Criminal law and the free and open Internet: tensions and ways forward in democratic societies

8 November 2012 - A Workshop on Openness in Baku, Azerbaijan

Agenda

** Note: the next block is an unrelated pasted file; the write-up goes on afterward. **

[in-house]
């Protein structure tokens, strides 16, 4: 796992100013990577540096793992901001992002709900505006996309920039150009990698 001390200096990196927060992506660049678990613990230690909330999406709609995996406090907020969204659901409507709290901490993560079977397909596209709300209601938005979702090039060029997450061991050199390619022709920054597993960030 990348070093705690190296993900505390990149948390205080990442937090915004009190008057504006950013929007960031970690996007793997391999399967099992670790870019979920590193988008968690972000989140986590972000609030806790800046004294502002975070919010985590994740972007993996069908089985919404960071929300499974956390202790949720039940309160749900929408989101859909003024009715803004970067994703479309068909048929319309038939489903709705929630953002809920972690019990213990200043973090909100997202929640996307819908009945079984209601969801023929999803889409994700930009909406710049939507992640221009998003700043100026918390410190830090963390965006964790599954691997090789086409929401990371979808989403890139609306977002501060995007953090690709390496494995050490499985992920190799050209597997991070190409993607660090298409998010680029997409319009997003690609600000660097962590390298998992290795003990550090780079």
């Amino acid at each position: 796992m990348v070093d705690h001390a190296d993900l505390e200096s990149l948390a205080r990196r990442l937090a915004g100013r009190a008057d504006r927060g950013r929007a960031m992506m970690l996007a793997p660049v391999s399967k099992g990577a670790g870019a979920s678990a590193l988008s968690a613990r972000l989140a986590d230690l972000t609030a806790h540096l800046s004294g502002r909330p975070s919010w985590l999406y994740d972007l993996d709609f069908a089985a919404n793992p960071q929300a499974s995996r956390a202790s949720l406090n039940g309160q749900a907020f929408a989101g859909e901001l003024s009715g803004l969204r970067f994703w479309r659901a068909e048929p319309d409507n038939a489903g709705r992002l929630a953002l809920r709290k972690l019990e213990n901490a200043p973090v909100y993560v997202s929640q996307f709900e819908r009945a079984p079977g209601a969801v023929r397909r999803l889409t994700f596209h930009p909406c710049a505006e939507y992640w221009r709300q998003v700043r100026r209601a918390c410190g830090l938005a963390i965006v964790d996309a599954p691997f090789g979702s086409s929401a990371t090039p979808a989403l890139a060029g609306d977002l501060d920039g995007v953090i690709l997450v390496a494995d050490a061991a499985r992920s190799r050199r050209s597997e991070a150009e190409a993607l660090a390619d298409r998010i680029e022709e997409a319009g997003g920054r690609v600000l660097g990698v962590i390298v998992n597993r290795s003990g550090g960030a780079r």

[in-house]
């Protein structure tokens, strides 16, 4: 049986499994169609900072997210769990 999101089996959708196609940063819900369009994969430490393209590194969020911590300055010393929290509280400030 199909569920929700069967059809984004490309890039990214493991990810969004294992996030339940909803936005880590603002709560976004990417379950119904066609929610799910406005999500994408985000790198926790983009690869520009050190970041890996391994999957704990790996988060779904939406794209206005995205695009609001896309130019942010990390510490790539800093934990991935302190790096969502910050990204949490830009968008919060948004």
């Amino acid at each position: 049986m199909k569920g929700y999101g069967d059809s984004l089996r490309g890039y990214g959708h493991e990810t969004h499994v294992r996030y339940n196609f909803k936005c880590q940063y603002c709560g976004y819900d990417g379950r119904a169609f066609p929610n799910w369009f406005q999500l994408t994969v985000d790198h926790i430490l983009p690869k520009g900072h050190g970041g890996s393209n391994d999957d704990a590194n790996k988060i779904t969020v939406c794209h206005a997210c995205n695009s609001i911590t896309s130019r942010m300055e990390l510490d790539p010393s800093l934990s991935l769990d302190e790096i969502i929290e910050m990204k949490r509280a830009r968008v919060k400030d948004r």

In recent years, Internet governance has come to face a paradox that some argue threatens the free, open and global nature of the Internet: this paradox lies in the tension between States' sovereign right to legislate the Internet on the one hand and the existence in many countries of criminal law that, when applied strictly, may run counter to freedom and openness on the other. While the presence of this tension in authoritarian countries has been acknowledged for long, it is increasingly clear that such situations are prevalent in democratic societies across the world as well. Yet despite its growing spread and importance, so far the latter phenomenon has not received much systematic attention. At the core of this complacence is our continued assumption that protections of and restrictions on freedom of expression are more or less similar in democratic countries across the world. But as the growing prevalence of the paradox we identified indicates, the differences are bigger than we often acknowledge: since they have different histories, cultures and social and political sensitivities, democracies, too, give evidence of considerable variation in the regimes of censorship and free speech that they have developed and that often enjoy considerable social acceptance by citizens. In the face of such variation, how to maintain the free, open and global Internet? In this workshop, we thus aim to shed greater light on this paradox and the challenges it brings for a free, open and global Internet specifically in the democratic world. More particularly, we will investigate: 1) Why does the Internet pose a challenge to the application of criminal law in different countries and what histories, sensitivities, circumstances give rise to this situation? 2) What pressures and challenges does such a situation create for Internet users and for intermediaries in these countries? When and how can such a situation become a threat to a free, open and global Internet more broadly? 3) What is the way forward? What role can Internet users and intermediaries play? Can global Internet governance frameworks/principles perhaps help to resolve the tension? Or if differences in regimes of freedom of expression and censorship are to be maintained, can this tension not be resolved at all?